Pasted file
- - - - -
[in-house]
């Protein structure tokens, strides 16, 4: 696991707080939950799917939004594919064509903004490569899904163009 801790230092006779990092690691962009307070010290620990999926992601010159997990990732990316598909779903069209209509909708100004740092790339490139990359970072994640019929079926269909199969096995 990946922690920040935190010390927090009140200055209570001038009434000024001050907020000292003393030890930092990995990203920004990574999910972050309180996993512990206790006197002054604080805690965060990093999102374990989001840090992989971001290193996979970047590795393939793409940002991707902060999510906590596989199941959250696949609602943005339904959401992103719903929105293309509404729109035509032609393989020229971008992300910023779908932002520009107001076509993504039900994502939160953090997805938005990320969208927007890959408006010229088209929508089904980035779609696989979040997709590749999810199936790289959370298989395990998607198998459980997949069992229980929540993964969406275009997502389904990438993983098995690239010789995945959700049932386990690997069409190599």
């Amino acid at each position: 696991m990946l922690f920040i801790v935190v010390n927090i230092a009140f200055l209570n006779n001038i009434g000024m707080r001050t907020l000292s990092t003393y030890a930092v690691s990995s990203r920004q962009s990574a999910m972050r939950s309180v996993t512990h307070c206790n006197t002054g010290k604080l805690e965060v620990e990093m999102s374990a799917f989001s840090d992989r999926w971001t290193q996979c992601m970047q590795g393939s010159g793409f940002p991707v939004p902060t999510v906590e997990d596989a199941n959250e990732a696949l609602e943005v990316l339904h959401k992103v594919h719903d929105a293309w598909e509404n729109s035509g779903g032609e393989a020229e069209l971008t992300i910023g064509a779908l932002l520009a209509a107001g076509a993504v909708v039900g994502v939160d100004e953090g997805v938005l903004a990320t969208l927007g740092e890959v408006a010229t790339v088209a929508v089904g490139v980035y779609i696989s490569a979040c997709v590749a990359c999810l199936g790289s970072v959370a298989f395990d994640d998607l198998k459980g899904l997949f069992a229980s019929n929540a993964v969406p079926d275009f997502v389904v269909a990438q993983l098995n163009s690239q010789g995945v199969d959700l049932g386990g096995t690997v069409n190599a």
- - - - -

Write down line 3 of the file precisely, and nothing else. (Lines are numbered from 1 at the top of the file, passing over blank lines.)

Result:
């Amino acid at each position: 696991m990946l922690f920040i801790v935190v010390n927090i230092a009140f200055l209570n006779n001038i009434g000024m707080r001050t907020l000292s990092t003393y030890a930092v690691s990995s990203r920004q962009s990574a999910m972050r939950s309180v996993t512990h307070c206790n006197t002054g010290k604080l805690e965060v620990e990093m999102s374990a799917f989001s840090d992989r999926w971001t290193q996979c992601m970047q590795g393939s010159g793409f940002p991707v939004p902060t999510v906590e997990d596989a199941n959250e990732a696949l609602e943005v990316l339904h959401k992103v594919h719903d929105a293309w598909e509404n729109s035509g779903g032609e393989a020229e069209l971008t992300i910023g064509a779908l932002l520009a209509a107001g076509a993504v909708v039900g994502v939160d100004e953090g997805v938005l903004a990320t969208l927007g740092e890959v408006a010229t790339v088209a929508v089904g490139v980035y779609i696989s490569a979040c997709v590749a990359c999810l199936g790289s970072v959370a298989f395990d994640d998607l198998k459980g899904l997949f069992a229980s019929n929540a993964v969406p079926d275009f997502v389904v269909a990438q993983l098995n163009s690239q010789g995945v199969d959700l049932g386990g096995t690997v069409n190599a």